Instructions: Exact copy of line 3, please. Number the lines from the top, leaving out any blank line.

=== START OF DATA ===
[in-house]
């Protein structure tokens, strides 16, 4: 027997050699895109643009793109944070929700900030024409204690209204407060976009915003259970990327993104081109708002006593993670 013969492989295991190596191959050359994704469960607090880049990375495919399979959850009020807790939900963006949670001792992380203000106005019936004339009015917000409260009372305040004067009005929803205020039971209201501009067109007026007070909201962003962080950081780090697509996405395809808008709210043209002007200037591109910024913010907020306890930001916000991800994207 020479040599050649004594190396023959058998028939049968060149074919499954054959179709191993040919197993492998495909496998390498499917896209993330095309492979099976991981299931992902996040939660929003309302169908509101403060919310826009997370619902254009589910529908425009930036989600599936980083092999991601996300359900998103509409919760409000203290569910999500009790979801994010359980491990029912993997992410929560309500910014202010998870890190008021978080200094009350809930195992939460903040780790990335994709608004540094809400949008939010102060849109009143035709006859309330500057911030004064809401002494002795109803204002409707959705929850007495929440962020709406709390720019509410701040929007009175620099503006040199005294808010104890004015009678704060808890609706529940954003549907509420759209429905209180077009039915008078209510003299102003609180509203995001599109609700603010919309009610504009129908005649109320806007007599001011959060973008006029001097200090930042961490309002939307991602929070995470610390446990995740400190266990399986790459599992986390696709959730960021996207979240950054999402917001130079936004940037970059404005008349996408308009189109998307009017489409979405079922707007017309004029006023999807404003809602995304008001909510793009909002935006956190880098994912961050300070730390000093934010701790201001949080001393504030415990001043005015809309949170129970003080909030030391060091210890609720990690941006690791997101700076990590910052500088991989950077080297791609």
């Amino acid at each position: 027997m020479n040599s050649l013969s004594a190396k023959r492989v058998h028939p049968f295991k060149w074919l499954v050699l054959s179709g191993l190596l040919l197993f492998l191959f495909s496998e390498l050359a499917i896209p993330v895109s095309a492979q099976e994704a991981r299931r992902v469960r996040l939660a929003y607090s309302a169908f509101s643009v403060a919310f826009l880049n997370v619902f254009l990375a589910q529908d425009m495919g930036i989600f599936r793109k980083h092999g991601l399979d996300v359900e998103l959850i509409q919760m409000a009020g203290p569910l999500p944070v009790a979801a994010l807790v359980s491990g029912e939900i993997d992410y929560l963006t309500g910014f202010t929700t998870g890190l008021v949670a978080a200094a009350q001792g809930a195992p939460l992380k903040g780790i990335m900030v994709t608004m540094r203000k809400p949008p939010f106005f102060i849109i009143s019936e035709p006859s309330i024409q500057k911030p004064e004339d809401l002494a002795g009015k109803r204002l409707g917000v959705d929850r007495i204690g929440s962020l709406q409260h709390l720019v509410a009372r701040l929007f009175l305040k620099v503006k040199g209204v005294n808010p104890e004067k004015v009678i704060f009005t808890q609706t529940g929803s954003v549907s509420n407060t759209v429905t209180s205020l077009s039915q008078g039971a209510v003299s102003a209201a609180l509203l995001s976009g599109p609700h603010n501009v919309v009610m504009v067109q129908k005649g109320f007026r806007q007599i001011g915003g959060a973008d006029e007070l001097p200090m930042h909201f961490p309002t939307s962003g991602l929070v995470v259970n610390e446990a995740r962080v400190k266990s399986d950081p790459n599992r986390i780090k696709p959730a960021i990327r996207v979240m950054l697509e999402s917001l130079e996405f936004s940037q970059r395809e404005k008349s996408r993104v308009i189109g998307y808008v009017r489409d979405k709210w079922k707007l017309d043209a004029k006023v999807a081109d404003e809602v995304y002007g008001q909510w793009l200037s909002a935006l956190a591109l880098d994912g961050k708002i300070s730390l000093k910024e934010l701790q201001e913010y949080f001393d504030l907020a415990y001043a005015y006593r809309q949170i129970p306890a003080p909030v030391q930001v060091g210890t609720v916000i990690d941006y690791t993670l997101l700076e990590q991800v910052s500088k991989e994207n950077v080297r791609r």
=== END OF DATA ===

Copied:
């Amino acid at each position: 027997m020479n040599s050649l013969s004594a190396k023959r492989v058998h028939p049968f295991k060149w074919l499954v050699l054959s179709g191993l190596l040919l197993f492998l191959f495909s496998e390498l050359a499917i896209p993330v895109s095309a492979q099976e994704a991981r299931r992902v469960r996040l939660a929003y607090s309302a169908f509101s643009v403060a919310f826009l880049n997370v619902f254009l990375a589910q529908d425009m495919g930036i989600f599936r793109k980083h092999g991601l399979d996300v359900e998103l959850i509409q919760m409000a009020g203290p569910l999500p944070v009790a979801a994010l807790v359980s491990g029912e939900i993997d992410y929560l963006t309500g910014f202010t929700t998870g890190l008021v949670a978080a200094a009350q001792g809930a195992p939460l992380k903040g780790i990335m900030v994709t608004m540094r203000k809400p949008p939010f106005f102060i849109i009143s019936e035709p006859s309330i024409q500057k911030p004064e004339d809401l002494a002795g009015k109803r204002l409707g917000v959705d929850r007495i204690g929440s962020l709406q409260h709390l720019v509410a009372r701040l929007f009175l305040k620099v503006k040199g209204v005294n808010p104890e004067k004015v009678i704060f009005t808890q609706t529940g929803s954003v549907s509420n407060t759209v429905t209180s205020l077009s039915q008078g039971a209510v003299s102003a209201a609180l509203l995001s976009g599109p609700h603010n501009v919309v009610m504009v067109q129908k005649g109320f007026r806007q007599i001011g915003g959060a973008d006029e007070l001097p200090m930042h909201f961490p309002t939307s962003g991602l929070v995470v259970n610390e446990a995740r962080v400190k266990s399986d950081p790459n599992r986390i780090k696709p959730a960021i990327r996207v979240m950054l697509e999402s917001l130079e996405f936004s940037q970059r395809e404005k008349s996408r993104v308009i189109g998307y808008v009017r489409d979405k709210w079922k707007l017309d043209a004029k006023v999807a081109d404003e809602v995304y002007g008001q909510w793009l200037s909002a935006l956190a591109l880098d994912g961050k708002i300070s730390l000093k910024e934010l701790q201001e913010y949080f001393d504030l907020a415990y001043a005015y006593r809309q949170i129970p306890a003080p909030v030391q930001v060091g210890t609720v916000i990690d941006y690791t993670l997101l700076e990590q991800v910052s500088k991989e994207n950077v080297r791609r």